What is Force Majeure and is it applicable?

Some contracts may have a particular clause added in, which is known as a Force Majeure' clause. This covers relief from liability if certain events take place making it impossible to fulfil your obligations under a contract. However, the circumstances where ‘Force Majeure' clauses will kick in have to be specifically identified and they usually cover unforeseen events, such as floods, storms, war, etc.

In some cases, these clauses may also include compliance with Government rules, directives, regulations or laws or other situations, or may specifically mention other circumstances that may affect the supply of goods and services.

However, if there is no ‘Force Majeure' clause in the contract, then the party against whom the contract is being enforced, may have to fall back on the doctrine of frustration, which is a ‘common law' doctrine. This means that there may be no legislation or statute referring to this doctrine, but there have been numerous court cases where the court has decided whether or not frustration applies.

So, if you have a clear contract with a client and you can still, despite the current circumstances, fulfil the services, then both you and client are contractually obligated to do so, and the client is obligated to receive those services and pay for them. That said, if your client can no longer make use of the service or product due to the current situation, then you may decide not to enforce the contract, but rather discuss with them a way to carry it over to better times. This will be a decision each individual business owner needs to make as they consider the future of their business and business relationships.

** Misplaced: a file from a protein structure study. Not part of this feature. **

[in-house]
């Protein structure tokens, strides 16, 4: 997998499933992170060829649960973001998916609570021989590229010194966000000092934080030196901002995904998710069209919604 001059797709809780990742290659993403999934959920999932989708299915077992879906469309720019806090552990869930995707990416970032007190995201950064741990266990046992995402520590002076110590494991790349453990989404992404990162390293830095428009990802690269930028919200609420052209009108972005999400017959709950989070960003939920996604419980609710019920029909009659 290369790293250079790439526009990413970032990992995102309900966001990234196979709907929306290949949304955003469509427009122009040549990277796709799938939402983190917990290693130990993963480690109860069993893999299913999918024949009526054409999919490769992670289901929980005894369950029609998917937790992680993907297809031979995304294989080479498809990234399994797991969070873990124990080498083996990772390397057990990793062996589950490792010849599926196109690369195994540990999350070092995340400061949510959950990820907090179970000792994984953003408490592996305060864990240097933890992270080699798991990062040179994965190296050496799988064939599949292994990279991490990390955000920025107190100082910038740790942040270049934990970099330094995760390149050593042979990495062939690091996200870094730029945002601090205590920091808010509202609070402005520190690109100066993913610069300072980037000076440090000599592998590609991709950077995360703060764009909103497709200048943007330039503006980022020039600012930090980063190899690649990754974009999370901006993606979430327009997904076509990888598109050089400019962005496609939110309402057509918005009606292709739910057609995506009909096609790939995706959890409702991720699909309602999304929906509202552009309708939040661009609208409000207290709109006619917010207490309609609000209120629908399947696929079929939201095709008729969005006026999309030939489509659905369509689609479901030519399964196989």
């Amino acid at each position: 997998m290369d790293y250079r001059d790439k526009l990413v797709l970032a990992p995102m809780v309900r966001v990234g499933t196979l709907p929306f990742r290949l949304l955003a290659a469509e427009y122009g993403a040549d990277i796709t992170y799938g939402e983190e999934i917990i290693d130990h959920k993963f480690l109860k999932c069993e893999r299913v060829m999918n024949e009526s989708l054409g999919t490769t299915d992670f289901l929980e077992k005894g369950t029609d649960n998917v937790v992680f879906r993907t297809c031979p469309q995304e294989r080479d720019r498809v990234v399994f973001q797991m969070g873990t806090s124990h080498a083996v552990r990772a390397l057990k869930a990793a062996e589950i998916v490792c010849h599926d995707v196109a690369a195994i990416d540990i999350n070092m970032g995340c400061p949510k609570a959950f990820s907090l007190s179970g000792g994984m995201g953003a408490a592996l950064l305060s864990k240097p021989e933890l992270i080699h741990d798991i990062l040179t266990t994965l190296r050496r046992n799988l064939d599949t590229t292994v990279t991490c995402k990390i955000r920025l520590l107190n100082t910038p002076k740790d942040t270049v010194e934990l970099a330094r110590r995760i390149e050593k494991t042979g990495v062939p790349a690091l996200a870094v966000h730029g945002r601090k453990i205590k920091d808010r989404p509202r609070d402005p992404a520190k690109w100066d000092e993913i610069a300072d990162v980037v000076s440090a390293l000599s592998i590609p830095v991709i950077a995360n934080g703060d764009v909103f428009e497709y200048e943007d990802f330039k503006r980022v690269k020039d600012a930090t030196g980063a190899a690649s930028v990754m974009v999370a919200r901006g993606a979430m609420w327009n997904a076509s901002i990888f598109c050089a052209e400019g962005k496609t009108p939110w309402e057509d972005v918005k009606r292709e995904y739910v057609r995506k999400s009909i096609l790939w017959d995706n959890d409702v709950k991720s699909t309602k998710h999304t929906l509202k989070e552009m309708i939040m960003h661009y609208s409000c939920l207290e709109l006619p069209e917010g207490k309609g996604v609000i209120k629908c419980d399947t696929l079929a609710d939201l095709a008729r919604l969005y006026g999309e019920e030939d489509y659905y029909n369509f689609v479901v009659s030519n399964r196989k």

Cancelling contracts with suppliers

If you are a client and wish to cancel your contract with a supplier due to the COVID19 virus, then you need first to check if the supplier can actually deliver on the contract - if they can't, then ‘frustration' may apply. If they can, then you'd need to look to the ‘Force Majeure' clause to see if you can exit the contract on that basis. Beyond that, then you may well find that legally you are obligated to complete the contract and pay the full fees. If this is the case, then it is always best to speak to the supplier as soon as possible to try to find an amicable compromise.

Remember that almost every business is suffering right now, so finding a compromise that works for both parties will almost certainly be the best way forward - the last thing anyone needs right now is additional legal fees and court time. 

Finally, in these very difficult times where many people rely on contracts with others to survive, it is absolutely vital that, as a business owner, you know where you stand and what may be the appropriate action to take. This is where a paralegal may assist you if you cannot afford the fees of a solicitor or barrister. A paralegal can also act as a mediator if you need an independent third party to negotiate between supplier and client.

Amanda Hamilton is Chief Executive of the National Association of Licenced Paralegals